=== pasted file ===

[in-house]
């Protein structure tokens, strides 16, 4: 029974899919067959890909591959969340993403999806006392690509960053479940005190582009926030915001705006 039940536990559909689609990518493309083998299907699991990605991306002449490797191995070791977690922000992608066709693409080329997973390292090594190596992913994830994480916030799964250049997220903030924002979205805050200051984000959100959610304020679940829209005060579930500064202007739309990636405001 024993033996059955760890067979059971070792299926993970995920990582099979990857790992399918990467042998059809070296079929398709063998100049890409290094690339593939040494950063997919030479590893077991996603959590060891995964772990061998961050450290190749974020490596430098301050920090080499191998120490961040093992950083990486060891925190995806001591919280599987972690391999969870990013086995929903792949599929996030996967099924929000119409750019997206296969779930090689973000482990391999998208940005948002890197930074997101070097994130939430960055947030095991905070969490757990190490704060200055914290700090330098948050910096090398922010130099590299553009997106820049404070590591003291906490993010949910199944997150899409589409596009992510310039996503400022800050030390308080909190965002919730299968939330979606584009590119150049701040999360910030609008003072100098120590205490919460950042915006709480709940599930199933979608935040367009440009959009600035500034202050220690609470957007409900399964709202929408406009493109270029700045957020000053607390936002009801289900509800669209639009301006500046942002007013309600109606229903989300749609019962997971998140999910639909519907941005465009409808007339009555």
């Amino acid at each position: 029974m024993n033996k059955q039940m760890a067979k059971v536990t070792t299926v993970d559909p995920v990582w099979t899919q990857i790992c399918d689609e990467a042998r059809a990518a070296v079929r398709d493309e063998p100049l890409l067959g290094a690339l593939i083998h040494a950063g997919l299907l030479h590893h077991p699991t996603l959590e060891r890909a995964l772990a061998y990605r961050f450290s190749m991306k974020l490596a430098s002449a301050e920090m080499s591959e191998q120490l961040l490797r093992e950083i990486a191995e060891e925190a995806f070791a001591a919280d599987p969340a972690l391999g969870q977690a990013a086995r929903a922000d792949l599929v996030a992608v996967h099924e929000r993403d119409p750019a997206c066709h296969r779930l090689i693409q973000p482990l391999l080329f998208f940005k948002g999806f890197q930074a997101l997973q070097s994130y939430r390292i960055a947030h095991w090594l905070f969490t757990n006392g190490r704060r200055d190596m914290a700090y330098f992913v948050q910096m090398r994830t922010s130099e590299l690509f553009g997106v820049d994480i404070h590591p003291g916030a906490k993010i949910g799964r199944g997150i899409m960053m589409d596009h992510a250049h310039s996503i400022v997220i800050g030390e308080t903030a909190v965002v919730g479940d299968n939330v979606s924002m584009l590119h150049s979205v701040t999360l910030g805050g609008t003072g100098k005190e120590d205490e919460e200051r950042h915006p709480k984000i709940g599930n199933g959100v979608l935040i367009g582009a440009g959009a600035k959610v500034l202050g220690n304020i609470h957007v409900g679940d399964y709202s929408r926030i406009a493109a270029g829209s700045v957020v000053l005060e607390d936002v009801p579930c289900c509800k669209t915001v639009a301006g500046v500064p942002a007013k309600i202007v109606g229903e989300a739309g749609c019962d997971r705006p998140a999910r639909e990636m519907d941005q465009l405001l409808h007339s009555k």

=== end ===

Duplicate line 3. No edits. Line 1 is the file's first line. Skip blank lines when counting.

């Amino acid at each position: 029974m024993n033996k059955q039940m760890a067979k059971v536990t070792t299926v993970d559909p995920v990582w099979t899919q990857i790992c399918d689609e990467a042998r059809a990518a070296v079929r398709d493309e063998p100049l890409l067959g290094a690339l593939i083998h040494a950063g997919l299907l030479h590893h077991p699991t996603l959590e060891r890909a995964l772990a061998y990605r961050f450290s190749m991306k974020l490596a430098s002449a301050e920090m080499s591959e191998q120490l961040l490797r093992e950083i990486a191995e060891e925190a995806f070791a001591a919280d599987p969340a972690l391999g969870q977690a990013a086995r929903a922000d792949l599929v996030a992608v996967h099924e929000r993403d119409p750019a997206c066709h296969r779930l090689i693409q973000p482990l391999l080329f998208f940005k948002g999806f890197q930074a997101l997973q070097s994130y939430r390292i960055a947030h095991w090594l905070f969490t757990n006392g190490r704060r200055d190596m914290a700090y330098f992913v948050q910096m090398r994830t922010s130099e590299l690509f553009g997106v820049d994480i404070h590591p003291g916030a906490k993010i949910g799964r199944g997150i899409m960053m589409d596009h992510a250049h310039s996503i400022v997220i800050g030390e308080t903030a909190v965002v919730g479940d299968n939330v979606s924002m584009l590119h150049s979205v701040t999360l910030g805050g609008t003072g100098k005190e120590d205490e919460e200051r950042h915006p709480k984000i709940g599930n199933g959100v979608l935040i367009g582009a440009g959009a600035k959610v500034l202050g220690n304020i609470h957007v409900g679940d399964y709202s929408r926030i406009a493109a270029g829209s700045v957020v000053l005060e607390d936002v009801p579930c289900c509800k669209t915001v639009a301006g500046v500064p942002a007013k309600i202007v109606g229903e989300a739309g749609c019962d997971r705006p998140a999910r639909e990636m519907d941005q465009l405001l409808h007339s009555k």